KonMari – Sentimental Journey

It took a few days, but, Reader, I am done with “sentimental” and therefore also done with Phase I.

I have now gone through every single one of my possessions.

Generally this is what I was left with:

  • Family mementos
  • Things of personal significance and meaning to me
  • Journals
  • Photos

With a very few exceptions, the correspondence, greeting cards, and post cards I have been holding onto for the past twenty-five years got chucked. I reread everything and while it was a memory-provoking, enjoyable experience, greeting cards inscribed with a mere “Happy Birthday!” and a “Love, so-and-so” didn’t make the cut.

Likewise the artwork my brother and I sent my grandmother was tossed (I did consult with my brother, but he didn’t want it). We’re talking the Jackson Pollack-like scribblings of four-year-olds minus the talent of Mr. Pollack.

Mementos from the weddings of friends who have since divorced met the same destination.

So what is left?

Konmari sentimental

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Family mementos are things that aren’t of genealogical interest, but which I felt were things I wanted to hang onto. My paternal grandparents’ prayer books, pieces my father wrote, some of my mom’s childhood artwork, and a handful of other items.

My own mementos were a mix of things. There’s a bit more than I was hoping for: a few dolls from childhood, articles or stories that I wrote that got published, school yearbooks, some theatre programs, and a few odds and ends.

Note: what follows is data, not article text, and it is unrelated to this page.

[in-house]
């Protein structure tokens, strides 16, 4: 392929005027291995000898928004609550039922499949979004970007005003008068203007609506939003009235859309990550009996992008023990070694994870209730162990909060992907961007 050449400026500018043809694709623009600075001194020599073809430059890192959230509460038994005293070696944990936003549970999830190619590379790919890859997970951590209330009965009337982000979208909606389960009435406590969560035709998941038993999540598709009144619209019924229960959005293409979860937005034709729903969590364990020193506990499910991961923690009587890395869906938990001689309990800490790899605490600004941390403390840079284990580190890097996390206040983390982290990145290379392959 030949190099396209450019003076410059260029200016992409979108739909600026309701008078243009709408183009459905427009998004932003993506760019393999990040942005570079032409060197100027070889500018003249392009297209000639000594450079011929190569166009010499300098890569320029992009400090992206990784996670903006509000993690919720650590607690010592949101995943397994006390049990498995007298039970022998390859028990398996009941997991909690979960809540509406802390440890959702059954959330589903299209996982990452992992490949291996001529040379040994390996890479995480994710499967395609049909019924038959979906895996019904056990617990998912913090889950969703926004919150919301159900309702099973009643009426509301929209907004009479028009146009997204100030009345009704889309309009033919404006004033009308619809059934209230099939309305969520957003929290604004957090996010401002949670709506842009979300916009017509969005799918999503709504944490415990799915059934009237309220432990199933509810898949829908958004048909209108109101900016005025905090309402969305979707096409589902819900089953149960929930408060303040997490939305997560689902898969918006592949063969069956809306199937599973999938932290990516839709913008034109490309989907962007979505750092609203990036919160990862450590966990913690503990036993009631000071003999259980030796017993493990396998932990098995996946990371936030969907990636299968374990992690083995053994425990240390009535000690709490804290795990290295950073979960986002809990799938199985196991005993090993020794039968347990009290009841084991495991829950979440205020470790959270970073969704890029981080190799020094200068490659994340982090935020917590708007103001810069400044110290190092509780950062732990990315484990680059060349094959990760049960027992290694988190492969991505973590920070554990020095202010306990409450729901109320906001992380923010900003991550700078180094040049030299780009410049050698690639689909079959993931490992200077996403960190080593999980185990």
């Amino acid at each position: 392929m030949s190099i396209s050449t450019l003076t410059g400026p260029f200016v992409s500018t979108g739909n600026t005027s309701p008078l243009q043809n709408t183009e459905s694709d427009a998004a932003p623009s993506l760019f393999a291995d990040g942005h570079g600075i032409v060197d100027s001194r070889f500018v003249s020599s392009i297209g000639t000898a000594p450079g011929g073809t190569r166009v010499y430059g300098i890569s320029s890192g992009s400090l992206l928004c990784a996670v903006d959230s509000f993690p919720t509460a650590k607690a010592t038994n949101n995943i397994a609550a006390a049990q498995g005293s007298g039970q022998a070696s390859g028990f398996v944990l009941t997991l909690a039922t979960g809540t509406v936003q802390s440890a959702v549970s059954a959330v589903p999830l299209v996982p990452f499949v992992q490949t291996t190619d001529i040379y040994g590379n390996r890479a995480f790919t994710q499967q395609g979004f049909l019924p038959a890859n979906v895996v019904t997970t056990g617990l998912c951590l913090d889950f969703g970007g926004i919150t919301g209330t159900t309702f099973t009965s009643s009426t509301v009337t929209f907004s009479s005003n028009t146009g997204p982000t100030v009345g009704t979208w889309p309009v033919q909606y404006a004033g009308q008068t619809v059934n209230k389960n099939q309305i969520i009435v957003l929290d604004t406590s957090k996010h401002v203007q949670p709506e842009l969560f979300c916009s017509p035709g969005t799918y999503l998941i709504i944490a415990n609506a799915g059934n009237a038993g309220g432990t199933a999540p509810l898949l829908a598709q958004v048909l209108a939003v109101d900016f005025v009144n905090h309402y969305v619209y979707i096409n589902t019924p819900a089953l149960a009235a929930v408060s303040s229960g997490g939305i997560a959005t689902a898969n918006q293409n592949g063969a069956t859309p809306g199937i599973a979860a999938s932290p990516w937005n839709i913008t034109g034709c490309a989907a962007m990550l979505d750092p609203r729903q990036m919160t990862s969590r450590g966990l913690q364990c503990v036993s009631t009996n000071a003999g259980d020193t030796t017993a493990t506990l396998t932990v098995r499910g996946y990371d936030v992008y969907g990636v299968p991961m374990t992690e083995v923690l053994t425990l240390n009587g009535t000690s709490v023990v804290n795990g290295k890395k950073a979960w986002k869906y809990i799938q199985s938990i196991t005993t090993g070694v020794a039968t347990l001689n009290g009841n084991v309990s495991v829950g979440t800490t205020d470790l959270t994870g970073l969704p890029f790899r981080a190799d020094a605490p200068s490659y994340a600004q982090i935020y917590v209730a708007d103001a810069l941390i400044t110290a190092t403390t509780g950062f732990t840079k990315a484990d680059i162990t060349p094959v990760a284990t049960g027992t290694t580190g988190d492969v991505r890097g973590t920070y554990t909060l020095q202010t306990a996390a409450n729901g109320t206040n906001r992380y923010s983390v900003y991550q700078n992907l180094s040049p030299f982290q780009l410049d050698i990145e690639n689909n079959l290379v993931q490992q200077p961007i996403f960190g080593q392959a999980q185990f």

I kept the journals. I have no idea how I’ll store them long term, but after a lot of angst, I felt like they were keepers.

And then there were photos, which I thought were going to be awful, but which were actually pretty easy. I forgot I’d gone through these a couple of years ago although it looks like I never finished the job.

Things I tossed:

  • Blurry photos, photos with my thumb in the corner, photos where people’s eyes were closed
  • Duplicates (understand we’re not talking precious family photos, but rather dupes of scenery from vacations)
  • Near duplicates – Richard Avedon I am not. There’s no sparked joy in five photos of the same building from almost identical angles.
  • My rather extensive collection of photos of the spaces in every apartment I have ever lived in. They were taken for insurance purposes. I haven’t lived in those places in years and years.

With everything that I let go of, I did do an internal “thank you.” I kept these things for a very long time for lots of really good reasons. It’s just the reasons aren’t there anymore.

So what’s next?

I am going to figure out how to box this stuff up and find a temporary home for it all.

And then I figure out permanent storage solutions for most of the things from Phase I.

 

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